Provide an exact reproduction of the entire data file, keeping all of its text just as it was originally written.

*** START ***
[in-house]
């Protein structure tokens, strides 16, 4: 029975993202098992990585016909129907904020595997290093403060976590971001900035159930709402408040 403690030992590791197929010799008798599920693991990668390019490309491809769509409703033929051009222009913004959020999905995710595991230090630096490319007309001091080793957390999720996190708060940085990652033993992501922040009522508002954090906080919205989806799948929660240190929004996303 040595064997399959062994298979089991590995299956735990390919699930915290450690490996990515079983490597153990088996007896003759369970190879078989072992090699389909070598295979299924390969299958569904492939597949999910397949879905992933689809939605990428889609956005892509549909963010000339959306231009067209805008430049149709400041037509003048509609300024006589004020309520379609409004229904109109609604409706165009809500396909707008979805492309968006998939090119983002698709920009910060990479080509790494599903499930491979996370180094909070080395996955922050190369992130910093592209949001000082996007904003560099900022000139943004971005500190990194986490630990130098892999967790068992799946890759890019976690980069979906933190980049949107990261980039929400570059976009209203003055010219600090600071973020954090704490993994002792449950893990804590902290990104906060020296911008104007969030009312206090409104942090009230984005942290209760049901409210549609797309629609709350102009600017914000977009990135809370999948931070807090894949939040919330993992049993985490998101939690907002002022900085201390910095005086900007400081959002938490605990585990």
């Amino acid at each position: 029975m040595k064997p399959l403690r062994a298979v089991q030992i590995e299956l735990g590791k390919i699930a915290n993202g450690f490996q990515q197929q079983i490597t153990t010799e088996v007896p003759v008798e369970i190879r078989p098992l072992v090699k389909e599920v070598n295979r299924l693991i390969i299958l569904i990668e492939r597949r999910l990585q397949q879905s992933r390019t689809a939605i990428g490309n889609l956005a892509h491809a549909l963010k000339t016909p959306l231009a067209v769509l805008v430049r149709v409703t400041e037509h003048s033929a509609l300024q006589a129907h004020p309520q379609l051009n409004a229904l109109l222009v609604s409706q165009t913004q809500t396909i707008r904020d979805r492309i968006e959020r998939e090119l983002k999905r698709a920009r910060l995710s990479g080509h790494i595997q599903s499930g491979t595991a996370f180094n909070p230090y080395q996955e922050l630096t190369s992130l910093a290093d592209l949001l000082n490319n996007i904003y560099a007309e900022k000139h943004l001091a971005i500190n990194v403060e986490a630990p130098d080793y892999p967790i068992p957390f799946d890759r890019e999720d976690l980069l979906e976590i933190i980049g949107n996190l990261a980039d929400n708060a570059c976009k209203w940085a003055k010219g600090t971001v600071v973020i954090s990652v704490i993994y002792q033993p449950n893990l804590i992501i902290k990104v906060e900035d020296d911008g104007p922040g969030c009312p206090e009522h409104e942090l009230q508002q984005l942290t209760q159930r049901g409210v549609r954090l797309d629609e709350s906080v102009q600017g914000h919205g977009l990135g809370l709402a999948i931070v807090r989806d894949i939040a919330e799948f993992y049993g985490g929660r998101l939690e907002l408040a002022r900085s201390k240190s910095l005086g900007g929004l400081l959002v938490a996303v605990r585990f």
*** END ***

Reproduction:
[in-house]
């Protein structure tokens, strides 16, 4: 029975993202098992990585016909129907904020595997290093403060976590971001900035159930709402408040 403690030992590791197929010799008798599920693991990668390019490309491809769509409703033929051009222009913004959020999905995710595991230090630096490319007309001091080793957390999720996190708060940085990652033993992501922040009522508002954090906080919205989806799948929660240190929004996303 040595064997399959062994298979089991590995299956735990390919699930915290450690490996990515079983490597153990088996007896003759369970190879078989072992090699389909070598295979299924390969299958569904492939597949999910397949879905992933689809939605990428889609956005892509549909963010000339959306231009067209805008430049149709400041037509003048509609300024006589004020309520379609409004229904109109609604409706165009809500396909707008979805492309968006998939090119983002698709920009910060990479080509790494599903499930491979996370180094909070080395996955922050190369992130910093592209949001000082996007904003560099900022000139943004971005500190990194986490630990130098892999967790068992799946890759890019976690980069979906933190980049949107990261980039929400570059976009209203003055010219600090600071973020954090704490993994002792449950893990804590902290990104906060020296911008104007969030009312206090409104942090009230984005942290209760049901409210549609797309629609709350102009600017914000977009990135809370999948931070807090894949939040919330993992049993985490998101939690907002002022900085201390910095005086900007400081959002938490605990585990």
């Amino acid at each position: 029975m040595k064997p399959l403690r062994a298979v089991q030992i590995e299956l735990g590791k390919i699930a915290n993202g450690f490996q990515q197929q079983i490597t153990t010799e088996v007896p003759v008798e369970i190879r078989p098992l072992v090699k389909e599920v070598n295979r299924l693991i390969i299958l569904i990668e492939r597949r999910l990585q397949q879905s992933r390019t689809a939605i990428g490309n889609l956005a892509h491809a549909l963010k000339t016909p959306l231009a067209v769509l805008v430049r149709v409703t400041e037509h003048s033929a509609l300024q006589a129907h004020p309520q379609l051009n409004a229904l109109l222009v609604s409706q165009t913004q809500t396909i707008r904020d979805r492309i968006e959020r998939e090119l983002k999905r698709a920009r910060l995710s990479g080509h790494i595997q599903s499930g491979t595991a996370f180094n909070p230090y080395q996955e922050l630096t190369s992130l910093a290093d592209l949001l000082n490319n996007i904003y560099a007309e900022k000139h943004l001091a971005i500190n990194v403060e986490a630990p130098d080793y892999p967790i068992p957390f799946d890759r890019e999720d976690l980069l979906e976590i933190i980049g949107n996190l990261a980039d929400n708060a570059c976009k209203w940085a003055k010219g600090t971001v600071v973020i954090s990652v704490i993994y002792q033993p449950n893990l804590i992501i902290k990104v906060e900035d020296d911008g104007p922040g969030c009312p206090e009522h409104e942090l009230q508002q984005l942290t209760q159930r049901g409210v549609r954090l797309d629609e709350s906080v102009q600017g914000h919205g977009l990135g809370l709402a999948i931070v807090r989806d894949i939040a919330e799948f993992y049993g985490g929660r998101l939690e907002l408040a002022r900085s201390k240190s910095l005086g900007g929004l400081l959002v938490a996303v605990r585990f």